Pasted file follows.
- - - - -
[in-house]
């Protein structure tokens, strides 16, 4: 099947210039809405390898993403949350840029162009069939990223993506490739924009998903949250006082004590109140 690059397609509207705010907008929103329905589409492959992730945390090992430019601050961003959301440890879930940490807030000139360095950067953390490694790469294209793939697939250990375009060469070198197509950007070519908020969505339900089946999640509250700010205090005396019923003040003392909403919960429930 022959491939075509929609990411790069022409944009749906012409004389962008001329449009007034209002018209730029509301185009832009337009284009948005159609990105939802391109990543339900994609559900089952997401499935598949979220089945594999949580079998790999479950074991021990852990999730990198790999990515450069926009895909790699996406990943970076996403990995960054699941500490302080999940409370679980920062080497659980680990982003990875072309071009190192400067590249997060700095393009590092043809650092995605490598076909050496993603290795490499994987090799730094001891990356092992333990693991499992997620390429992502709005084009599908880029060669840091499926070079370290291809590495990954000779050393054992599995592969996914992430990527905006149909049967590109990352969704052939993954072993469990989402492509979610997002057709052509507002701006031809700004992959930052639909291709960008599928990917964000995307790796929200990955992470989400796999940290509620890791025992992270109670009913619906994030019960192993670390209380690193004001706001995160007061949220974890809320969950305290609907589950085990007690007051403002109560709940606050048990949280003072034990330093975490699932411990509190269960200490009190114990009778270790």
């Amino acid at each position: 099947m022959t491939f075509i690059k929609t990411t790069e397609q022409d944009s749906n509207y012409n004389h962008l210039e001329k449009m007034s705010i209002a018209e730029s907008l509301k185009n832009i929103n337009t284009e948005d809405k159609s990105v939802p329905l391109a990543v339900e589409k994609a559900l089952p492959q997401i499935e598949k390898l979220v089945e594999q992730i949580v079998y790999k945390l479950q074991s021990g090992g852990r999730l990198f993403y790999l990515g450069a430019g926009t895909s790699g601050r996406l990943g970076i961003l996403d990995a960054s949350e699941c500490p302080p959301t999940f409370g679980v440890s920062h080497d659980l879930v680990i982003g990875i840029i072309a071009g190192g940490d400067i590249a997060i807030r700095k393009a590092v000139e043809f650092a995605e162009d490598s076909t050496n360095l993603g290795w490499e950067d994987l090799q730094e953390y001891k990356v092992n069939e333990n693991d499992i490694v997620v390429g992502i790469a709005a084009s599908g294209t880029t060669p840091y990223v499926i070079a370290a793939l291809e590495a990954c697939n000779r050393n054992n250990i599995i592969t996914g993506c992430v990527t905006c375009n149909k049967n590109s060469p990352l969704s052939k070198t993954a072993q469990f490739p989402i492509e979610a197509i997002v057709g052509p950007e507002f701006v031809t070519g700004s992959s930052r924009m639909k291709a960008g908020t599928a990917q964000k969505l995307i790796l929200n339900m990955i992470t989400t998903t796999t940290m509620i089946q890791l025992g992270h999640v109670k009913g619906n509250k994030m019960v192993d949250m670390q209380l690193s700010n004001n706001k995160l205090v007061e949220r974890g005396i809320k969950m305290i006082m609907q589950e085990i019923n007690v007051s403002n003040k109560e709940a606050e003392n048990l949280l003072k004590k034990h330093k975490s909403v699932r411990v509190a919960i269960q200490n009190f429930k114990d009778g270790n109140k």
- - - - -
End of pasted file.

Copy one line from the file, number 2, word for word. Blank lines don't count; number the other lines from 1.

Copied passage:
């Protein structure tokens, strides 16, 4: 099947210039809405390898993403949350840029162009069939990223993506490739924009998903949250006082004590109140 690059397609509207705010907008929103329905589409492959992730945390090992430019601050961003959301440890879930940490807030000139360095950067953390490694790469294209793939697939250990375009060469070198197509950007070519908020969505339900089946999640509250700010205090005396019923003040003392909403919960429930 022959491939075509929609990411790069022409944009749906012409004389962008001329449009007034209002018209730029509301185009832009337009284009948005159609990105939802391109990543339900994609559900089952997401499935598949979220089945594999949580079998790999479950074991021990852990999730990198790999990515450069926009895909790699996406990943970076996403990995960054699941500490302080999940409370679980920062080497659980680990982003990875072309071009190192400067590249997060700095393009590092043809650092995605490598076909050496993603290795490499994987090799730094001891990356092992333990693991499992997620390429992502709005084009599908880029060669840091499926070079370290291809590495990954000779050393054992599995592969996914992430990527905006149909049967590109990352969704052939993954072993469990989402492509979610997002057709052509507002701006031809700004992959930052639909291709960008599928990917964000995307790796929200990955992470989400796999940290509620890791025992992270109670009913619906994030019960192993670390209380690193004001706001995160007061949220974890809320969950305290609907589950085990007690007051403002109560709940606050048990949280003072034990330093975490699932411990509190269960200490009190114990009778270790």